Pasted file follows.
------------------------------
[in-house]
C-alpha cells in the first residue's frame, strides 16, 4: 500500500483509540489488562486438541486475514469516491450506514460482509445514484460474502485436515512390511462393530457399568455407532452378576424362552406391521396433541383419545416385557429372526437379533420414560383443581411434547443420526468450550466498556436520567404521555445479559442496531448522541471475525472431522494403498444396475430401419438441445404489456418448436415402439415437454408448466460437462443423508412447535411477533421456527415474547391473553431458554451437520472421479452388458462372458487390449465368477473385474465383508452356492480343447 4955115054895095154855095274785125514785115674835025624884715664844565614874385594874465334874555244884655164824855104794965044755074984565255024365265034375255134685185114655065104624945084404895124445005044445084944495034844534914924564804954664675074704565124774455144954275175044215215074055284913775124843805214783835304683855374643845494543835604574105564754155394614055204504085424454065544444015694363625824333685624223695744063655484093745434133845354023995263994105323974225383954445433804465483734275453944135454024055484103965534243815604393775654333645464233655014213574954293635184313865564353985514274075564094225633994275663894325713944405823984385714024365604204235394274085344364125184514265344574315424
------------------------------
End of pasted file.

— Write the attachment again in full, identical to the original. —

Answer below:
[in-house]
C-alpha cells in the first residue's frame, strides 16, 4: 500500500483509540489488562486438541486475514469516491450506514460482509445514484460474502485436515512390511462393530457399568455407532452378576424362552406391521396433541383419545416385557429372526437379533420414560383443581411434547443420526468450550466498556436520567404521555445479559442496531448522541471475525472431522494403498444396475430401419438441445404489456418448436415402439415437454408448466460437462443423508412447535411477533421456527415474547391473553431458554451437520472421479452388458462372458487390449465368477473385474465383508452356492480343447 4955115054895095154855095274785125514785115674835025624884715664844565614874385594874465334874555244884655164824855104794965044755074984565255024365265034375255134685185114655065104624945084404895124445005044445084944495034844534914924564804954664675074704565124774455144954275175044215215074055284913775124843805214783835304683855374643845494543835604574105564754155394614055204504085424454065544444015694363625824333685624223695744063655484093745434133845354023995263994105323974225383954445433804465483734275453944135454024055484103965534243815604393775654333645464233655014213574954293635184313865564353985514274075564094225633994275663894325713944405823984385714024365604204235394274085344364125184514265344574315424